Haloperidol 1 mg oral Within 36 24 x 3 for behavioural problems Prochlorperazine 12-5 mg Within 24 24 IM for vomiting Prochlorperazine 12.5 mg Within 24 24 IM for vomiting

*Normal range 2-17 Sigma units/ml.

Duration of muscle pain (days)

Features Duration

Duration of raised serum CPK


Phenothiazine-induced dystonia associated with an increase in serum creatine phosphokinase 151 rigidity (Okinaka et al., 1964), its increase in patients suffering from drug-induced dystonia was not In all 6 boys, serum CPK was abnormally high, reported. With severe muscle dystonia, this enzyme reaching a peak level between 2 and 4 days after the may perhaps be released into the circulation. onset of dystonia. Thereafter the levels dropped to Previous reports on phenothiazine-induced dystonia normal within a week. The peak levels reached found no correlation between the dosage or route of ranged from 30 to 135 Sigma units/ml. administration of the drug, and the occurrence and In one 8-year-old boy (Case 4), in whom dystonia severity of dystonia (Goldsmith, 1959). It is notable had been induced by three oral 1 mg doses of however that in our Case 4 the CPK level rose again haloperidol given within a day (for psychiatric on reintroducing the drug at a lower dosage but did symptoms), the peak CPK level was 74 Sigma units/ not cause dystonia or muscle pain. This raises the ml. After withdrawal of haloperidol, the level fell to possibility that the offending drug at a lower dosage 9 Sigma units/ml in a week. Three days after reintro- may lead to subclinical disturbances of muscle ducing the drug at 0 5 mg twice a day, his CPK function. level rose to 19 Sigma units/ml, but without any recurrence either of muscle pain or dystonia. References Results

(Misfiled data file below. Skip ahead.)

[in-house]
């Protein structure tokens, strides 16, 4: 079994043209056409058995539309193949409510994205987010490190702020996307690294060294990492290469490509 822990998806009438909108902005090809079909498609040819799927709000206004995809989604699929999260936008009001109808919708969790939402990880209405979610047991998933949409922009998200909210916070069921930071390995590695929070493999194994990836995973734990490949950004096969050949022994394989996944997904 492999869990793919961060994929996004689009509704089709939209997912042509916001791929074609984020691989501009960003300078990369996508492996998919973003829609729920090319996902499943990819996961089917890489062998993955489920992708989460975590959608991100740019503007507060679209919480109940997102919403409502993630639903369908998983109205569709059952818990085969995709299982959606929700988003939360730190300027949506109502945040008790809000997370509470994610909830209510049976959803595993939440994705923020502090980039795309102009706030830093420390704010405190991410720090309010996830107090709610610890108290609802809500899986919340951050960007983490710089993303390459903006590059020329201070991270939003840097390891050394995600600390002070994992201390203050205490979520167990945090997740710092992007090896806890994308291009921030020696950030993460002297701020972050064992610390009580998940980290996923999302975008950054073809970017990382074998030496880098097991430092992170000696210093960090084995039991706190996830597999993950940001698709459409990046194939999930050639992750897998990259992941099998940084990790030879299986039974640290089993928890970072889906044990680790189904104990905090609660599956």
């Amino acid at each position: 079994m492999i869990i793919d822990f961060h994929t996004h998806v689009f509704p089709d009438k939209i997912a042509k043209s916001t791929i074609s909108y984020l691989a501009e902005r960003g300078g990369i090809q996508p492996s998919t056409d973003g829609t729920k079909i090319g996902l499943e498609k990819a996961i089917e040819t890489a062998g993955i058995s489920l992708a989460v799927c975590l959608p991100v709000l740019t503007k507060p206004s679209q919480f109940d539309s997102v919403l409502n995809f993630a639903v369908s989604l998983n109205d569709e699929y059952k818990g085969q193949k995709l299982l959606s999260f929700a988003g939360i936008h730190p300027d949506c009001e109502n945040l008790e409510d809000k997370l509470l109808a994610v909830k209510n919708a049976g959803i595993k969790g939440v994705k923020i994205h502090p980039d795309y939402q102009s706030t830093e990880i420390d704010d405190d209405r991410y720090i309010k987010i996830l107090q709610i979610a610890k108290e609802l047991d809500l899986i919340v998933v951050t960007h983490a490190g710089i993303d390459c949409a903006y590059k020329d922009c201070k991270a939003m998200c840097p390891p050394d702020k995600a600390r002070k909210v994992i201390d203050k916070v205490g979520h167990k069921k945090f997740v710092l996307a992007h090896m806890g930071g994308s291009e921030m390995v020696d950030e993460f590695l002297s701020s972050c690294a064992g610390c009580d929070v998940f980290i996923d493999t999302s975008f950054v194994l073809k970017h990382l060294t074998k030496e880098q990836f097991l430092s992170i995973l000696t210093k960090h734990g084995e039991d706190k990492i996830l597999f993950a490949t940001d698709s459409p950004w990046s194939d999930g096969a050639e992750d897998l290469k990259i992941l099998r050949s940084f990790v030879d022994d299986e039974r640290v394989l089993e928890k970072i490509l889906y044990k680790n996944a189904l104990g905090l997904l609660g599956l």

Raised levels of serum CPK have been known to be associated with active progressive muscular dystrophy, acute polymyositis, periodic paralysis, repeated intramuscular infections, strenuous exercise, myocardial infarction, and cardiac catheterisation, and also with the immediate newborn period. Although increased levels of CPK have been reported in patients with Wilson's disease who had marked

Ayd, F. J., Jr (1961). A survey of drug-induced extrapyramidal reactions. Journal of the American Medical Association, 175, 1054-1060. Goldsmith, R. W. (1959). Toxicity of phenothiazine compounds. Pediatrics, 23, 1015-IC16. Okinaka, S., Sugita, H., Momoi, H., Toyokura, Y., Watanabe, T., Ebashi, F., and Ebashi, S. (1964). Cysteinestimulated serum creatine kinase in health and disease. Journal of Laboratory and Clinical Medicine, 64, 299-305. Correspondence to Dr W. Y. Lui, Department of Paediatrics, Queen Mary Hospital, Hong Kong.

Phenothiazine-induced dystonia associated with an increase in serum creatine phosphokinase.

150 W. Y. Lui Phenothiazine-induced dystonia associated with serum creatine phosphokinase an increase in W. Y. LUI Department of Paediatrics, Univ...